Co-Optimus - Review - PlayStation 4 Review

PlayStation 4 Review - Page 3

Remote Play and Second Screen

If you happen to own a PlayStation Vita, the PlayStation 4 supports remote play throughout the whole system. What is remote play? It’s the ability to mimic exactly what is happening on the console through the Vita. Say your TV is being occupied by your kid watching the latest episode of Doc McStuffins. All you need to do is fire up your Vita, hit connect to PS4, and you can browse your dashboard and play some Resogun or another title. For the most part this seems to work pretty well with minimal delay. The only thing we noticed at times was graphical artifacts and such. Sometimes we’d lose the connection altogether to the PS4 depending on network conditions and we'd have to restart the connection or pick up on the console.

Second screen is a little different in that not every game implements it. Knack utilizes second screen in a great way allowing a co-op player to join in on the action with their own viewpoint played with the Vita. If the player joined in on the console they would be locked to player 1’s view, so this is a great alternative method of couch co-op. It’s just too bad Knack isn’t a very good game.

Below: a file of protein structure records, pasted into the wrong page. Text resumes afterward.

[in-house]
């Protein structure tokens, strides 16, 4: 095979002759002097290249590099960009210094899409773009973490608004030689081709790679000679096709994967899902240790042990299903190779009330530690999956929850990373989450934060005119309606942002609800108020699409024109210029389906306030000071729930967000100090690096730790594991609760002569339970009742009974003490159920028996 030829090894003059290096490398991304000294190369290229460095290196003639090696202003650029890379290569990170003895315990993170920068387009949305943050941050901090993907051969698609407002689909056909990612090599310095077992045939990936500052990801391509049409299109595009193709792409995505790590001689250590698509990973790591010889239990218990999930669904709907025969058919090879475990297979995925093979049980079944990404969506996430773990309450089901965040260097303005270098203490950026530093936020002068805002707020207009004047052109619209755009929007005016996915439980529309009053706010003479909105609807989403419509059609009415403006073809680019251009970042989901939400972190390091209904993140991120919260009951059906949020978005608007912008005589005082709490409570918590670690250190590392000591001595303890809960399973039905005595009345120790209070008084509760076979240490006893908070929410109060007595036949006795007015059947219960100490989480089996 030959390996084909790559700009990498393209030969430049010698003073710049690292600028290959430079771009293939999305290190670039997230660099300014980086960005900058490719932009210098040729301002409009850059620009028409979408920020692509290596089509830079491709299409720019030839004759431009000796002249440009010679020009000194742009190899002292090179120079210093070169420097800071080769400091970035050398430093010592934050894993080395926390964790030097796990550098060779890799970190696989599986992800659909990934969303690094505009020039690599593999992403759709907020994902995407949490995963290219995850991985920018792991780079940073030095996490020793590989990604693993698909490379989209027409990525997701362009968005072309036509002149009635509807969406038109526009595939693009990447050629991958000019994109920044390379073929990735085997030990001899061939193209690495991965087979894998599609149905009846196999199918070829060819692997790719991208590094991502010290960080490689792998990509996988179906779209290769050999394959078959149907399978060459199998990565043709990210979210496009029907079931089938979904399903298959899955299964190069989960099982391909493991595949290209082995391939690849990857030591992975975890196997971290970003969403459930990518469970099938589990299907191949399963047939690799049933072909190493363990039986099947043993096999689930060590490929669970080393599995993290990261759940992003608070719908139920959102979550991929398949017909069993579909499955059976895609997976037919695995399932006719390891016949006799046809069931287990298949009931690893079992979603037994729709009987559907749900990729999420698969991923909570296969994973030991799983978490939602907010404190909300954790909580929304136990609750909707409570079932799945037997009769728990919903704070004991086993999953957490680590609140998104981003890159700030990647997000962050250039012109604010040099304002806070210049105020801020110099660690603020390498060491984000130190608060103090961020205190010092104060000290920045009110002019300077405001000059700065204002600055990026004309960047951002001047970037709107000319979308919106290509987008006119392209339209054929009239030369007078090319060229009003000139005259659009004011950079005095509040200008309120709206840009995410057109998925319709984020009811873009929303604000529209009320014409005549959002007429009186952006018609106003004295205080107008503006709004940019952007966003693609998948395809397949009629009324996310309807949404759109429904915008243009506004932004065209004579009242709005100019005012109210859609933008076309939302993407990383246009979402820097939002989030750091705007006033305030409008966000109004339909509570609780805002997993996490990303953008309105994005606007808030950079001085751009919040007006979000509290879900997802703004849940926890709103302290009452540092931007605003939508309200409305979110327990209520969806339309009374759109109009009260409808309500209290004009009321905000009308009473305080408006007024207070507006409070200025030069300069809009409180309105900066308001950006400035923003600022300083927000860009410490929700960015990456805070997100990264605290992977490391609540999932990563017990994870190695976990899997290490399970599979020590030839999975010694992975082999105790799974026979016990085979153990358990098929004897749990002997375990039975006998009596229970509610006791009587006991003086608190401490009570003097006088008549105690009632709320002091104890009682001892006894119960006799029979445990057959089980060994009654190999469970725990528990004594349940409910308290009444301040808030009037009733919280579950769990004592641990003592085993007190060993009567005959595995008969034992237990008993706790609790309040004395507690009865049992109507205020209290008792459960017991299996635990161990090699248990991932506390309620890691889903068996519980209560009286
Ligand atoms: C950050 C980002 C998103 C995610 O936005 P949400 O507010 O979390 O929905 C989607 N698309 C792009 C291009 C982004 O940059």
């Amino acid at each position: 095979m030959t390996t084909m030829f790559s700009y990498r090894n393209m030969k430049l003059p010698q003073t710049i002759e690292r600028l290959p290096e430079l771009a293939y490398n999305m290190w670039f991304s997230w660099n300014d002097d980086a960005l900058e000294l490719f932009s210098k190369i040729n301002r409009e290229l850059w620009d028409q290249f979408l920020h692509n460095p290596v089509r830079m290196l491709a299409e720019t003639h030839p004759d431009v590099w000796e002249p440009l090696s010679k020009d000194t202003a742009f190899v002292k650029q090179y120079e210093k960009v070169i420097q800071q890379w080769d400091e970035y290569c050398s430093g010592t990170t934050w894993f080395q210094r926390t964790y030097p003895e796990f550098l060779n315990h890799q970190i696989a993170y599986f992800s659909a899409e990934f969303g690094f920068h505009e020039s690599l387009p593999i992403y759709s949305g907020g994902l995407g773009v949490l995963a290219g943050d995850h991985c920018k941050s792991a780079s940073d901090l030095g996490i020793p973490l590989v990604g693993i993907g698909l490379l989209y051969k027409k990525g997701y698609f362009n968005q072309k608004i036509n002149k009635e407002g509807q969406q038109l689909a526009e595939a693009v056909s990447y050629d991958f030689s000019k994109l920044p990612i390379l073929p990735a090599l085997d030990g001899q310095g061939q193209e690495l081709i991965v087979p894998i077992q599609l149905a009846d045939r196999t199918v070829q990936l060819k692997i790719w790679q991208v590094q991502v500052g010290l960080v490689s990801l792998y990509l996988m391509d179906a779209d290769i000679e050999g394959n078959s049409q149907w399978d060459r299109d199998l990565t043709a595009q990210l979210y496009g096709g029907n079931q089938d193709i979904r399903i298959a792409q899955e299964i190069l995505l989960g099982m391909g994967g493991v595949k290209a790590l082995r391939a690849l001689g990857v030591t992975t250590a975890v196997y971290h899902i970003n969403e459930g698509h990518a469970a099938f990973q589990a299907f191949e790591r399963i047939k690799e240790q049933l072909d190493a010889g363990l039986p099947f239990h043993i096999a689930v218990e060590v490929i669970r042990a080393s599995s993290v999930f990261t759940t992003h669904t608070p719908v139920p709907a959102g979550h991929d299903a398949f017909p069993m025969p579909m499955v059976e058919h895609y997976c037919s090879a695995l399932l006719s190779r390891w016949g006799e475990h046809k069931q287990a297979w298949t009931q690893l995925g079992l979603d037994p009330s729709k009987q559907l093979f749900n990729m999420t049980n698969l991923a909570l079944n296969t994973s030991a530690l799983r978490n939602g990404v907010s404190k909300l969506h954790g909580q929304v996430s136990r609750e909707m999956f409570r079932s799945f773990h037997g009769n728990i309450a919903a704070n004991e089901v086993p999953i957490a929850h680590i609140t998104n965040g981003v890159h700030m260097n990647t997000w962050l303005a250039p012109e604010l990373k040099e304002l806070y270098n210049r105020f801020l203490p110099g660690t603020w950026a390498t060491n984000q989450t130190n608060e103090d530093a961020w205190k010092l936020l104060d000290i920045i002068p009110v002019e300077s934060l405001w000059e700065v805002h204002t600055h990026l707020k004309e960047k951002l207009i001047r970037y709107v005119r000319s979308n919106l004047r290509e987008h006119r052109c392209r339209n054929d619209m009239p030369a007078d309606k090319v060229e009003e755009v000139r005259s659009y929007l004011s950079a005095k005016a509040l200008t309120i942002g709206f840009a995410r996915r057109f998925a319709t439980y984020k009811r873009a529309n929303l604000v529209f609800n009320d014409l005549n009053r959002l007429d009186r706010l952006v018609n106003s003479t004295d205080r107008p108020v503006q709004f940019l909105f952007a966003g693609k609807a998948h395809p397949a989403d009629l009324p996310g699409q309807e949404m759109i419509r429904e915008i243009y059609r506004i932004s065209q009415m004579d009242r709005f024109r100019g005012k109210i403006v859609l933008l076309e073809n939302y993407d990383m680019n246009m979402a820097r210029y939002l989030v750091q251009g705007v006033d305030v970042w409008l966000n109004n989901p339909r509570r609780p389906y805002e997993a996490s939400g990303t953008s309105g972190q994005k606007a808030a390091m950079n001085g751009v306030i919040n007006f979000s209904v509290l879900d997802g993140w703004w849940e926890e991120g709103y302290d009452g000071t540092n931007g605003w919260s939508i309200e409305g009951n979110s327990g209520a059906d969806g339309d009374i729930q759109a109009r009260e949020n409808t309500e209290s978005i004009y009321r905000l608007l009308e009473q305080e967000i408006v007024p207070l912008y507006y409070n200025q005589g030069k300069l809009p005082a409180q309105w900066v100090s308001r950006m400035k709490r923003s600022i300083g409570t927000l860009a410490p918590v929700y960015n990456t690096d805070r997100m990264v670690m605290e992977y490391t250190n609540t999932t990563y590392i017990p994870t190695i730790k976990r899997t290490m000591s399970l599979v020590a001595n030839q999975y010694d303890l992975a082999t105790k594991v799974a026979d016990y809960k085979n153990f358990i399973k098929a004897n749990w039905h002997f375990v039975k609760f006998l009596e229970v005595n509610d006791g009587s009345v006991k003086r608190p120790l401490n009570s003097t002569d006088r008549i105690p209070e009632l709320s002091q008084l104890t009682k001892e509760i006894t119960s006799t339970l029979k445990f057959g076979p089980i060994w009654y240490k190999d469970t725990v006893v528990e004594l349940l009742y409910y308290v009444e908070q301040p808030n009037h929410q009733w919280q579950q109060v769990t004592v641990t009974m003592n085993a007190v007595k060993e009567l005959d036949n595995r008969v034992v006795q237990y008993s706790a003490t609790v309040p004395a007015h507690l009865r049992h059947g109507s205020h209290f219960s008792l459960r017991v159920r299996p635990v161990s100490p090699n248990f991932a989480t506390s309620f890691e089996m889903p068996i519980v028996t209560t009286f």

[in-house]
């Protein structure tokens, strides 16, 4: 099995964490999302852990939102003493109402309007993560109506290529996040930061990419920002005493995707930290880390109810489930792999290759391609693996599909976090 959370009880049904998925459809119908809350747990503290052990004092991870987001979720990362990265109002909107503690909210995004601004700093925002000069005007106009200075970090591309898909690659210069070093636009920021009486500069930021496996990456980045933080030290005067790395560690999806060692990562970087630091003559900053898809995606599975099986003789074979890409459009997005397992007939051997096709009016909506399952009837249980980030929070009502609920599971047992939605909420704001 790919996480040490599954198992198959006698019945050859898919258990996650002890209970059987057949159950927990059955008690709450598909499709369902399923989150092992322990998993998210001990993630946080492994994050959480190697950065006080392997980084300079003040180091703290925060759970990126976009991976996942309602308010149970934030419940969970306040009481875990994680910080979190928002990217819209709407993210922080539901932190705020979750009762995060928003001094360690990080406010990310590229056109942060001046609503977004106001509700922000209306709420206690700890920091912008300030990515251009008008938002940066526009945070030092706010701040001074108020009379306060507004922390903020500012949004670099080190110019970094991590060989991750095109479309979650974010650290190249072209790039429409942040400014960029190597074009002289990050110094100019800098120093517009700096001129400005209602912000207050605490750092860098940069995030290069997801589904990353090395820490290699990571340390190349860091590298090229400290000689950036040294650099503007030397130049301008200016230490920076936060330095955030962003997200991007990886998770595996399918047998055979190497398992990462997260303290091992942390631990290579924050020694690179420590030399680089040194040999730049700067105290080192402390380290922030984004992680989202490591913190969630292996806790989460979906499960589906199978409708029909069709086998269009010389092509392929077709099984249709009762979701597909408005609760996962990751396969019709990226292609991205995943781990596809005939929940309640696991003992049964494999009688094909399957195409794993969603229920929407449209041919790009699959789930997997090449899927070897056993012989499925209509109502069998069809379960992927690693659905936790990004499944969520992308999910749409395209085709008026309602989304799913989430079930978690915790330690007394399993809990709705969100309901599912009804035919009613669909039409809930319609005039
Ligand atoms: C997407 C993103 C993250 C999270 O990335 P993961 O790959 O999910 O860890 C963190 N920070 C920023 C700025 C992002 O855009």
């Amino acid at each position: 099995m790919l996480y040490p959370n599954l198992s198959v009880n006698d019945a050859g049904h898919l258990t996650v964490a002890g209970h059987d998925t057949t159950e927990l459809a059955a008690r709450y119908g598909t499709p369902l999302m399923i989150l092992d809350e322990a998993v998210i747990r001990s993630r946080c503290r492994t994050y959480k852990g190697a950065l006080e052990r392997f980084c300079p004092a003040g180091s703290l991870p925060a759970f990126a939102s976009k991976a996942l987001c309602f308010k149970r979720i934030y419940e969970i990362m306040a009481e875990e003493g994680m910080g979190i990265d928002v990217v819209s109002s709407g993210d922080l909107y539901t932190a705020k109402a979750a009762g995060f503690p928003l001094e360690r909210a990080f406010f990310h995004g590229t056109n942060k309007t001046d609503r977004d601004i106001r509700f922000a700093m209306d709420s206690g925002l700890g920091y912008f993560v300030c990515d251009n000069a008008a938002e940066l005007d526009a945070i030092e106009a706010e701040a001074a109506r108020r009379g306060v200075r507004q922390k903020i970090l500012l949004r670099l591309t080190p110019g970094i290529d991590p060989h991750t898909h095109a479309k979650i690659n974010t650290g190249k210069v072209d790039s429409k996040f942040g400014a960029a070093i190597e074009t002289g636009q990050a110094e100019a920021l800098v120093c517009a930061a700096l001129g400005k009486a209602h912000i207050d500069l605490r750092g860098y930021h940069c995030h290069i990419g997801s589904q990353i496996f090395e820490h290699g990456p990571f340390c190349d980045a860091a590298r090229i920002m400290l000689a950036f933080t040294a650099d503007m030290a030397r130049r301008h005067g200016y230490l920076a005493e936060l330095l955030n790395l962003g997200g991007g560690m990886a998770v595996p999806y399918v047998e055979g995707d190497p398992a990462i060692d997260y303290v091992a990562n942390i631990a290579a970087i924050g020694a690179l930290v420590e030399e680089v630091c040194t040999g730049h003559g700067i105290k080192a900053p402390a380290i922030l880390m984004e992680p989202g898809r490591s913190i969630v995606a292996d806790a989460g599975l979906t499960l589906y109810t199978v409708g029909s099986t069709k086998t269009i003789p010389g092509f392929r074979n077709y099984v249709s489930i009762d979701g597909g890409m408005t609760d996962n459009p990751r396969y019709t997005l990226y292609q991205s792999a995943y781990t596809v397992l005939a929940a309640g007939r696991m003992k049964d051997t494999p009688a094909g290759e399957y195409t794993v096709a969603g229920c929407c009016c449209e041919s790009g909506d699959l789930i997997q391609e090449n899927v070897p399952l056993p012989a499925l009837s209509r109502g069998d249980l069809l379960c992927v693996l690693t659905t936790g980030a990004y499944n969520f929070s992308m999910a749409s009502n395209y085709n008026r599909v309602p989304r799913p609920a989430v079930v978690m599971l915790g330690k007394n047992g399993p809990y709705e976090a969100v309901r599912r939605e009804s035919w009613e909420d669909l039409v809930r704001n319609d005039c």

Wrapping it Up

Sony has really delivered a solid package here with the PlayStation 4. The console’s sleek form factor and attractive style, easy set up, and redesigned controller feel like Sony has returned to a past form. It does feel like the UI is in its infancy and while there’s a solid base there, several items related to organization and ease of access could be greatly improved. Thankfully, in the age of firmware updates, Sony can remedy and adapt the system based on community feedback. And with so few titles available right now, there’s not a huge rush for these things.

The PlayStation 4 isn’t leaps and bounds greater than the previous generation of consoles. We’re accustomed to consoles coming out that are graphically superior to PCs, with PCs taking 2 or 3 years to catch up; this time it’s a much more even playing field. So rather than attempt a graphical coup, Sony has opted to create a more refined and simplified experience than what is offered on the computer, baking in things like streaming and social networking directly into the package.

The bottom line is, you don’t need a PS4 right now for the games. You don’t need it for better graphics or increased friend limits. But as with any new device, if you crave the new hotness and want to see what the future brings, the $400 investment is a sound one.



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